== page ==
The regulations aim to tackle firms that cold call people at home when a homeowner has asked not to be contacted.
They should also help authorities tackle companies that send unsolicited text messages to people.
Authorities previously had to prove that someone had suffered substantial damage or distress before a fine could be imposed.
Now the Information Commissioners Office (ICO) will just have to prove that a company has broken the law.
Information Commissioner Christopher Graham said: “We’ve been pushing for this change for two years and we’re sure it will make a difference.
“The change will help us make more fines stick and more fines should prove a real deterrent to the people making these calls.”
He said it was important to note that the ICO will only be able to fine people for serious breaches of the law after the rules change.
“So we can’t fine companies for something they did last week,” he added.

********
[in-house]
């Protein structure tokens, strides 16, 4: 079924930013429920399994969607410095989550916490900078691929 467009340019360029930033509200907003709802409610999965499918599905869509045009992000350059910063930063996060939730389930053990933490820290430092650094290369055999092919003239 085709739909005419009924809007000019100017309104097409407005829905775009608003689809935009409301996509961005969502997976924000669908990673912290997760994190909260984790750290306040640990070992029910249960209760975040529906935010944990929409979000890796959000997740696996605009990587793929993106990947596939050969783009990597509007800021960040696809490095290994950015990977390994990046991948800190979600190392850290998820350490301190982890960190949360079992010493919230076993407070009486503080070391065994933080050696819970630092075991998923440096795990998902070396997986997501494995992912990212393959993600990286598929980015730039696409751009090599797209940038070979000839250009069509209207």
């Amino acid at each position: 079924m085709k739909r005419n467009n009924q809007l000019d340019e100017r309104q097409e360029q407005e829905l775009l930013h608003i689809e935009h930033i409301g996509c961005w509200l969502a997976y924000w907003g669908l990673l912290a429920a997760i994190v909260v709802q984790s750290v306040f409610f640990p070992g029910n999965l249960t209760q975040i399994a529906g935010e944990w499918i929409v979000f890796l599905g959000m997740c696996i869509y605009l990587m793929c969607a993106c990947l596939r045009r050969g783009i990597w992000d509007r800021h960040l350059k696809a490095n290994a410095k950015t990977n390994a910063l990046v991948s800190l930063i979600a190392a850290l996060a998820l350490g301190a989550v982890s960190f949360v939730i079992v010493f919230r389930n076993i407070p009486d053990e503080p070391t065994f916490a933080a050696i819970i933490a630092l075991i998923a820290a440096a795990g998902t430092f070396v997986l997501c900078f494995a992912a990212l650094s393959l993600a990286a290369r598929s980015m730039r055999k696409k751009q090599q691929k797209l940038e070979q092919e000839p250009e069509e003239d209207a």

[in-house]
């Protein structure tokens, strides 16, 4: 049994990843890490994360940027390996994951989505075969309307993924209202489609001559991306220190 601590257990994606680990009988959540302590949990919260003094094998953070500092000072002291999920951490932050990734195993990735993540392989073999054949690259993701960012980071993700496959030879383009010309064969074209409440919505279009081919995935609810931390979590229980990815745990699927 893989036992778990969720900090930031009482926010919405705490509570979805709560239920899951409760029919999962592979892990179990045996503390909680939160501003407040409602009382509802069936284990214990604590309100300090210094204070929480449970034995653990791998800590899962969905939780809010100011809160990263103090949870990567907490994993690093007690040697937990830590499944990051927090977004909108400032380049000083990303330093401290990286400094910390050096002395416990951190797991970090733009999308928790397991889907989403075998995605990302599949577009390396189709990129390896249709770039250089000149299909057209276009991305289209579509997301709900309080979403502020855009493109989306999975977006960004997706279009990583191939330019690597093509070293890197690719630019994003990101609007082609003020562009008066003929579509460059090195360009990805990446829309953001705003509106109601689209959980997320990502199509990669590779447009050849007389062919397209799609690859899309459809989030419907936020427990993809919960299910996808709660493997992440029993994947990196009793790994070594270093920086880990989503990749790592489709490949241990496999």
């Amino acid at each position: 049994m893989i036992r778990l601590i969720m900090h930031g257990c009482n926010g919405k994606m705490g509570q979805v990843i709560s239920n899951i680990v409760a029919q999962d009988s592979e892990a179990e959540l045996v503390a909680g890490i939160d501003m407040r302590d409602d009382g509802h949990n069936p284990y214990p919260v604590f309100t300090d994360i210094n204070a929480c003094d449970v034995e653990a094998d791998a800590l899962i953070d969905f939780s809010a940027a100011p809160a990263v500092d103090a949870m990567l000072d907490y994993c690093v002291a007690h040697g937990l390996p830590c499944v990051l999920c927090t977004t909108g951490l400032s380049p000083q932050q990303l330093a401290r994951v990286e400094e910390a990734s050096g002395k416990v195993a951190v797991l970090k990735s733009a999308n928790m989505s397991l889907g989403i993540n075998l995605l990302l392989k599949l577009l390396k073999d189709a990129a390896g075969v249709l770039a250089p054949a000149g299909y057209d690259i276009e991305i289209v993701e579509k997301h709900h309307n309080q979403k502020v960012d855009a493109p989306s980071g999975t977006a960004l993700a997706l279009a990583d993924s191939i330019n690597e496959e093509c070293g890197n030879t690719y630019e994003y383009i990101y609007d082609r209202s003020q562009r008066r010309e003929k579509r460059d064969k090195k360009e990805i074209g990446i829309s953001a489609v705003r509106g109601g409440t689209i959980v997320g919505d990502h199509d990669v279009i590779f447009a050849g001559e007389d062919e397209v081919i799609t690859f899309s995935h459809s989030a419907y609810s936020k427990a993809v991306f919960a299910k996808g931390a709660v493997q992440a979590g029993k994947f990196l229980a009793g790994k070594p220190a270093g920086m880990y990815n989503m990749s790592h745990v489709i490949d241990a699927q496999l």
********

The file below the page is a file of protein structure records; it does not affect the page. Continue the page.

The ICO received 175,000 reports of nuisance calls and texts last year.
The new law allows companies to make marketing phone calls without prior permission, but they must first check with the Telephone Preference Service to make sure the person they are calling has not opted out.
To send a marketing text message they must have permission and must always give details of how people can opt out of any future messages.
Mr Graham appealed for people to get in touch if they fall victim to unwanted calls or texts.
Executive director of Which? magazine Richard Lloyd: “Unwanted calls disrupt the lives of millions every day, so it’s good news it’s now easier for regulators to prosecute nuisance callers.
“Regulators must send a crystal clear message to firms that nuisance calling is unacceptable by using these new powers to maximum effect.”